Air Lanka tookover from its predecessor Air Ceylon as Sri Lanka itself entered a period of turmoil, which would last for over twenty years. Throughout that entire period the white Peacock of Air Lanka would continue to connect the nation to the world, focusing on service if not always punctuality (the airline's designator UL was cheekily expanded to 'Usually Late' by detractors). The workhorse of the fleet was Lockheed's trusty Tristar and I well remember seeing them at Gatwick as a child providing a splash of colour and "a taste of paradise".
Air Lanka was formed by the Sri-Lankan government in July 1979 following the closure of Air Ceylon the previous year. The original national carrier had fallen out of favour after mismanagement and the country's change of identity in 1972. The initial fleet consisted of a pair of 707s (4R-ALA/ALB) leased from SIA for long-haul services to Europe. Both were soon purchased and a 737 (4R-ALD) added for regional routes. 4R-ALA was originally built for Malaysia-Singapore Airlines in July 1968 as 9M-AOT. She transferred to Singapore Airlines in September 1972, when MSA split in two, as 9V-BFB. The 707s were only ever intended to be short term fleet additions for Lanka and both were withdrawn in 1982/83 and broken up at Shannon.
Air Lanka's preferred aircraft choice was instead the Lockheed L-1011 Tristar. The airline started widebody operations only 1 year after establishment when it leased an Air Canada Tristar (C-FTNF, which became 4R-ALE) on November 1, 1980. The aircraft was returned in April 1982 by which time 3 All Nippon Tristars had been purchased. JA8503, which had been delivered to ANA in February 1974, became 4R-ULE ‘City of Ratnapura’ following ULC and D. Several other Air Canada aircraft were leased for short periods also.
Air Lanka wasn't purely satisfied with operating second-hand Tristars and had already ordered a pair of new Tristar 500s in March 1980 prior to the arrival of the secondhand frames. The deal included two orders and options valued at GBP100 million. The first new series 500 arrived in August 1982, and they were registered 4R-ULA and ULB. The arrival of the new Tristars however coincided with a dark time in the nation's history.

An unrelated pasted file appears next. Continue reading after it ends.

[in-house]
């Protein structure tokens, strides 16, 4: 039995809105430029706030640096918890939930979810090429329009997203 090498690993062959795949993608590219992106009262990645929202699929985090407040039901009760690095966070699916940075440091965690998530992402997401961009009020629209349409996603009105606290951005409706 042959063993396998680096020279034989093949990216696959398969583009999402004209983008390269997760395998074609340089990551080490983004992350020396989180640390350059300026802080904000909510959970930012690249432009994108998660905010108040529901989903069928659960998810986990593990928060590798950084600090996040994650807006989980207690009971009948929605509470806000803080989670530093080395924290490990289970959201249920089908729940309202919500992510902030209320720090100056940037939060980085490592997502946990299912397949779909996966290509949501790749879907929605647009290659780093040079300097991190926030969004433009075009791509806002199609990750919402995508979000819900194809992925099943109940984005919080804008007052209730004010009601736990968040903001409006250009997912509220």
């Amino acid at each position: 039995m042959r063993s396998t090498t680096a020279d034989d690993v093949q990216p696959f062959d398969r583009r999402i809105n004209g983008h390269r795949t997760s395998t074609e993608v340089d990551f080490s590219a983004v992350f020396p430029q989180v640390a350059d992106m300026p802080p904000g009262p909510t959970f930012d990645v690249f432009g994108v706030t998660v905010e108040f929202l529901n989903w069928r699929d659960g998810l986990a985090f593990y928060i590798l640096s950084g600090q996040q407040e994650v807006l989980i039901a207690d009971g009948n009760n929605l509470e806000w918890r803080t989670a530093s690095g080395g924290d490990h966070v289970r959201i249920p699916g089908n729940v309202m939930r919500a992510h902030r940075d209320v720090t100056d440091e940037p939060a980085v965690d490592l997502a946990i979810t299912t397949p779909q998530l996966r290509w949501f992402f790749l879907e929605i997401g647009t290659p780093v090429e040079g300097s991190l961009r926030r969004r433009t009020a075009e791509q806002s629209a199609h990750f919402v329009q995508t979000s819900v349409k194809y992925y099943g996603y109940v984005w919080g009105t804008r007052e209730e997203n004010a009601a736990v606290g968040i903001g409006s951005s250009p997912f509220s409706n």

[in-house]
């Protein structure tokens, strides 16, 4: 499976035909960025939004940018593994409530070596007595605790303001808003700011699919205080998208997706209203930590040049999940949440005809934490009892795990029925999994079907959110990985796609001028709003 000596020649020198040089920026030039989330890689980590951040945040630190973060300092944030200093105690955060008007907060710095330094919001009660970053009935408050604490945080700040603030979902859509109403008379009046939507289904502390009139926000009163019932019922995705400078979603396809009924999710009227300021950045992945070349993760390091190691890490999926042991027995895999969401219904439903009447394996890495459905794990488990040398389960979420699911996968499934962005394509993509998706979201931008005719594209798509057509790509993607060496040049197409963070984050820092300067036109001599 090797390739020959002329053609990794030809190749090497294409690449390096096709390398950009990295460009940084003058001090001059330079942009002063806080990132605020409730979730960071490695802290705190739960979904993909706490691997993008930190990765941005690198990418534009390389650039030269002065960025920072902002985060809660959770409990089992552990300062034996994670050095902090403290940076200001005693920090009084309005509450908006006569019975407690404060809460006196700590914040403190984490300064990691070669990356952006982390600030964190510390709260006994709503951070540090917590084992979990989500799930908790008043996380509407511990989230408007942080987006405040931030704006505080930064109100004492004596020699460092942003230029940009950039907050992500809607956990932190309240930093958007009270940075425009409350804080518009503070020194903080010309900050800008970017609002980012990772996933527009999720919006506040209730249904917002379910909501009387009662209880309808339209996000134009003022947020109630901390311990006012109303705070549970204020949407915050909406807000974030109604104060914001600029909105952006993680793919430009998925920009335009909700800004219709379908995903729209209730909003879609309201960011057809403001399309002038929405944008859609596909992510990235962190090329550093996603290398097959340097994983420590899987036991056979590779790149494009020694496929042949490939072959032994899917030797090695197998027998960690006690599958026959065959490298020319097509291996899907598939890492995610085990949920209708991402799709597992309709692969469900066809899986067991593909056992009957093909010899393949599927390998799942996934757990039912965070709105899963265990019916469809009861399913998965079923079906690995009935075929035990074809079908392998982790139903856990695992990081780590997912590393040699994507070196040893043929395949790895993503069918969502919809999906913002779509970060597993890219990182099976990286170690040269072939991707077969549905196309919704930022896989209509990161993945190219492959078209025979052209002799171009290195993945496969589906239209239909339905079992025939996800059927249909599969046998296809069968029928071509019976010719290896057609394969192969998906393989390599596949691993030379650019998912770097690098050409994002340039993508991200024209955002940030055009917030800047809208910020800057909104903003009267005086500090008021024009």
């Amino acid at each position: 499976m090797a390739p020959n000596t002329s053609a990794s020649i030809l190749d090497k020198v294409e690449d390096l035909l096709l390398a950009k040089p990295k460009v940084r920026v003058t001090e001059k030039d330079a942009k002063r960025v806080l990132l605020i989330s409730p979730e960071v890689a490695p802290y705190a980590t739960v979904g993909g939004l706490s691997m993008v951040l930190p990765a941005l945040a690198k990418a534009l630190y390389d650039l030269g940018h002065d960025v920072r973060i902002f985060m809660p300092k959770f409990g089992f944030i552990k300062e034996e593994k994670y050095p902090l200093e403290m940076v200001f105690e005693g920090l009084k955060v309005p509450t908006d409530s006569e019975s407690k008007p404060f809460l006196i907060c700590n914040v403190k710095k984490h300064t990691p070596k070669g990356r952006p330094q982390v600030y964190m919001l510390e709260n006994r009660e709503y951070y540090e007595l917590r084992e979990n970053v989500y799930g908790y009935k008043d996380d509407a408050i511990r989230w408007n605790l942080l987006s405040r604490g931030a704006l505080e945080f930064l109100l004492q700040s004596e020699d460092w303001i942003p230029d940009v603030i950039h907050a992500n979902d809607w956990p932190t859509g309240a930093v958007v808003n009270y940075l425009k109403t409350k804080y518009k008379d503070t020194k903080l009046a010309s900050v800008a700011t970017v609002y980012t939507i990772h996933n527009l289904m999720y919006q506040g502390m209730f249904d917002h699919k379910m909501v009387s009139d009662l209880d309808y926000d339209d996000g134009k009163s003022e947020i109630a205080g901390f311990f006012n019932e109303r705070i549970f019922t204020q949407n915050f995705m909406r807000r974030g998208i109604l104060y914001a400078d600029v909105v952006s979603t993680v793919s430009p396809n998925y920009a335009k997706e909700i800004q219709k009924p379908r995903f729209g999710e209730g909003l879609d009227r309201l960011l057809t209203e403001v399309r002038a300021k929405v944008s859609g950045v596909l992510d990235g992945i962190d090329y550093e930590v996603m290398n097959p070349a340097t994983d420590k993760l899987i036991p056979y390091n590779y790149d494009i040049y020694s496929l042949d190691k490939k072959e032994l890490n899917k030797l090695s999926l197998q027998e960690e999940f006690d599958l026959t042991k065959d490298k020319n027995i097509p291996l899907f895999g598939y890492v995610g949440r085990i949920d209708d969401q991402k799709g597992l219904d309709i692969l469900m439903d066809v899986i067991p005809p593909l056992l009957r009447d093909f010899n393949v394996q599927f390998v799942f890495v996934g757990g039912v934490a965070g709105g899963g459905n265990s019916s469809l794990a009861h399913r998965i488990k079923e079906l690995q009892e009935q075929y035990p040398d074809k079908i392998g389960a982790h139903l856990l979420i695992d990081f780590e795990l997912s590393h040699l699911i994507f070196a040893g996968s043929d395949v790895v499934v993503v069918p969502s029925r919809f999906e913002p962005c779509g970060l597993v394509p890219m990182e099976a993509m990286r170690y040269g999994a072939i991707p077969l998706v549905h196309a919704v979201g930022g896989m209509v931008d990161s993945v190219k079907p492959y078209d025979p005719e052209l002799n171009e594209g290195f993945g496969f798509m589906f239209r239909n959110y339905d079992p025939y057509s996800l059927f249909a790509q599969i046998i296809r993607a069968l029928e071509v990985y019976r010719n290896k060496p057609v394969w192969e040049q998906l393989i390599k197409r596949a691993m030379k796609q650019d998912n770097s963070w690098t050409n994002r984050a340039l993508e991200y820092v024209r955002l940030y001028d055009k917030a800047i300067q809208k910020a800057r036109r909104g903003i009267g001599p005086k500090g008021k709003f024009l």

In July 1983 following an ambush on an army patrol by Liberation Tigers of Tamil militants the on/off civil war between the Sinhalese majority and Tamil minority was restarted. The ambush was the fuse, but when the government mishandled the funeral of the soldiers popular anger erupted against innocent Tamils. In the resulting organised chaos lynch mobs ran riot burning and killing Tamil civilians with impunity. Government officials appeared at times complicit in the slaughter and certainly unable to effectively stop it. The Black July pogrom resulted in the deaths of up to 3,000 Tamil civilians and the widespread destruction of Tamil owned properties. Over 150,000 Tamils became international refugees and the civil war was reignited with many young Tamils radicalised.
The political situation appears to have not affected Air Lanka too badly as only 7 months after leasing out its Tristar 500s it leased in a second Qantas Boeing 747-238B when VH-EBB became 4R-ULG 'King Tissa' in October 1985. The 747s saw service until September 1986 and July 1987. They were replaced by leased Tristars with Air Canada frame C-FTNB becoming 4R-ULJ and FTNE becoming ULK. Unfortunately the civil war intruded again into Air Lanka's operations on May 3, 1986 when one of its Tristars was destroyed. The frame 4R-ULD, one of the trio of ex-all Nippon aircraft, was delayed in departing for Male when a bomb hidden in a toolkit exploded blowing off the aircraft's tail. Sixteen people were killed and forty one injured. The bomb was obviously expected to detonate in flight which most passengers saved by the delay.
The Tristar fleet was boosted further in the early 1990s when Jordanian Tristar 500s were leased from September 1989 until June 1993. Only one aircraft was on strength at any one time with JY-AGH serving the first 9 months and JY-AGB the remaining three years. In addition a pair of ex-British Airways Tristar 200s were also leased in 1991 for three years, with G-BGBB becoming 4R-ULN and G-BHBP becoming 4R-ULM. They left the fleet in September-November 1994. It was at this time that the eventual replacement for the Tristars came into service when a pair of new Airbus A340-300s (4R-ADB/C) arrived. The Tristars continued to serve the Sri-Lankan flag carrier until 4R-ULA operated the final service in early 2000. All in all at one time or another Air Lanka operated 16 Tristars. Following the airline's privatisation the airline rebranded as SriLankan Airlines in late 1999 but none of the Tristars received the new colours and Airbus A330s replaced the Tristars fully.
I'm Richard Stretton: a fan of classic airliners and airlines who enjoys exploring their history through my collection of die-cast airliners. If you enjoy the site please donate whatever you can to help keep it running: